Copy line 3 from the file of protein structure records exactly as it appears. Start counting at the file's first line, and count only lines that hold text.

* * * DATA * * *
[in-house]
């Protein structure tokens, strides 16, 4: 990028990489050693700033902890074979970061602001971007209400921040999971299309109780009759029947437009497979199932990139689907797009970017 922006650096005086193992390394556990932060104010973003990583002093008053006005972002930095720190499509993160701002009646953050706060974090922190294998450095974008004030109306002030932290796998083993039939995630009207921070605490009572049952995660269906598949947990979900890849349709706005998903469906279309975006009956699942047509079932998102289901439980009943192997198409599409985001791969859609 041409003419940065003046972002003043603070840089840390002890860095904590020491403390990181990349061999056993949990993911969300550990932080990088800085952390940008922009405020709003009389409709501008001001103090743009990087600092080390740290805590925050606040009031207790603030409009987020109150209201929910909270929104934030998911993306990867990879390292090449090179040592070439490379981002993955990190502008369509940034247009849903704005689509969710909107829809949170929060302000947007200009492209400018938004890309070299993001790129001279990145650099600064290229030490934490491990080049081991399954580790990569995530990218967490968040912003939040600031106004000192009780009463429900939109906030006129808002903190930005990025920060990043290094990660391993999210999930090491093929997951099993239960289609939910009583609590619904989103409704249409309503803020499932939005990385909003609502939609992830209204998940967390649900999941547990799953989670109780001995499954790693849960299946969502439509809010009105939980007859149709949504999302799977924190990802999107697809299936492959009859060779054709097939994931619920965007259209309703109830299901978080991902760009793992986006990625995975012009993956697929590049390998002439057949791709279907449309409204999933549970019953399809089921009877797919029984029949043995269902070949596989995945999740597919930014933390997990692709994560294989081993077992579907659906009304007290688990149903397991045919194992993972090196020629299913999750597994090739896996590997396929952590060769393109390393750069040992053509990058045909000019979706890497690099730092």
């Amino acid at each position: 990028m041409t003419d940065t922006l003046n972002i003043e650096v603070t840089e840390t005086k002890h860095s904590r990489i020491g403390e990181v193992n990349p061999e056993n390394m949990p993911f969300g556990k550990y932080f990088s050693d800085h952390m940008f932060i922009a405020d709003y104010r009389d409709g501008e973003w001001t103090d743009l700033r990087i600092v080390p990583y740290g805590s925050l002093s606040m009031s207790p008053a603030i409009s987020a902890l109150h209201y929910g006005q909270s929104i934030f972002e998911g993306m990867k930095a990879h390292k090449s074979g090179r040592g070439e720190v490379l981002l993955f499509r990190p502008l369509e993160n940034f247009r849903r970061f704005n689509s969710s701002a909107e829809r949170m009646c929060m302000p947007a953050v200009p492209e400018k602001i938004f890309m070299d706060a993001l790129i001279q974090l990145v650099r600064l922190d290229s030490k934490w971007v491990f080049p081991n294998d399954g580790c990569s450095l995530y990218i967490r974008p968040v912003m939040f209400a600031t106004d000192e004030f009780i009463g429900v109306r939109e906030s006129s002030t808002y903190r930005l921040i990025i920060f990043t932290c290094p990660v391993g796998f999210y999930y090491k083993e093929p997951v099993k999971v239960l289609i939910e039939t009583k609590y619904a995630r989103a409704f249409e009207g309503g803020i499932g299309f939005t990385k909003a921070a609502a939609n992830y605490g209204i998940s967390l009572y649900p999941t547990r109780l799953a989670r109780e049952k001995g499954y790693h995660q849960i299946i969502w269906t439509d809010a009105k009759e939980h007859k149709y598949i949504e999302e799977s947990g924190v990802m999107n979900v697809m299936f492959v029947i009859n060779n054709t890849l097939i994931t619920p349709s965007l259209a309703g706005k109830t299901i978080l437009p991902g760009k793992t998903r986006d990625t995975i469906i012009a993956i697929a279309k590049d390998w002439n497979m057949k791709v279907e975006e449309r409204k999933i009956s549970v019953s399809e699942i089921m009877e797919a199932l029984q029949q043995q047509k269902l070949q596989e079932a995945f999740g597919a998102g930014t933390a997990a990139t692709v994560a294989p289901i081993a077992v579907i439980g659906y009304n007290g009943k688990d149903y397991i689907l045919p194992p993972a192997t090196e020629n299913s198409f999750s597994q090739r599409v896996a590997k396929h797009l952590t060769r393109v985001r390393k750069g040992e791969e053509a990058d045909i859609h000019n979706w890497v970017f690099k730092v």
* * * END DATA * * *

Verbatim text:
């Amino acid at each position: 990028m041409t003419d940065t922006l003046n972002i003043e650096v603070t840089e840390t005086k002890h860095s904590r990489i020491g403390e990181v193992n990349p061999e056993n390394m949990p993911f969300g556990k550990y932080f990088s050693d800085h952390m940008f932060i922009a405020d709003y104010r009389d409709g501008e973003w001001t103090d743009l700033r990087i600092v080390p990583y740290g805590s925050l002093s606040m009031s207790p008053a603030i409009s987020a902890l109150h209201y929910g006005q909270s929104i934030f972002e998911g993306m990867k930095a990879h390292k090449s074979g090179r040592g070439e720190v490379l981002l993955f499509r990190p502008l369509e993160n940034f247009r849903r970061f704005n689509s969710s701002a909107e829809r949170m009646c929060m302000p947007a953050v200009p492209e400018k602001i938004f890309m070299d706060a993001l790129i001279q974090l990145v650099r600064l922190d290229s030490k934490w971007v491990f080049p081991n294998d399954g580790c990569s450095l995530y990218i967490r974008p968040v912003m939040f209400a600031t106004d000192e004030f009780i009463g429900v109306r939109e906030s006129s002030t808002y903190r930005l921040i990025i920060f990043t932290c290094p990660v391993g796998f999210y999930y090491k083993e093929p997951v099993k999971v239960l289609i939910e039939t009583k609590y619904a995630r989103a409704f249409e009207g309503g803020i499932g299309f939005t990385k909003a921070a609502a939609n992830y605490g209204i998940s967390l009572y649900p999941t547990r109780l799953a989670r109780e049952k001995g499954y790693h995660q849960i299946i969502w269906t439509d809010a009105k009759e939980h007859k149709y598949i949504e999302e799977s947990g924190v990802m999107n979900v697809m299936f492959v029947i009859n060779n054709t890849l097939i994931t619920p349709s965007l259209a309703g706005k109830t299901i978080l437009p991902g760009k793992t998903r986006d990625t995975i469906i012009a993956i697929a279309k590049d390998w002439n497979m057949k791709v279907e975006e449309r409204k999933i009956s549970v019953s399809e699942i089921m009877e797919a199932l029984q029949q043995q047509k269902l070949q596989e079932a995945f999740g597919a998102g930014t933390a997990a990139t692709v994560a294989p289901i081993a077992v579907i439980g659906y009304n007290g009943k688990d149903y397991i689907l045919p194992p993972a192997t090196e020629n299913s198409f999750s597994q090739r599409v896996a590997k396929h797009l952590t060769r393109v985001r390393k750069g040992e791969e053509a990058d045909i859609h000019n979706w890497v970017f690099k730092v």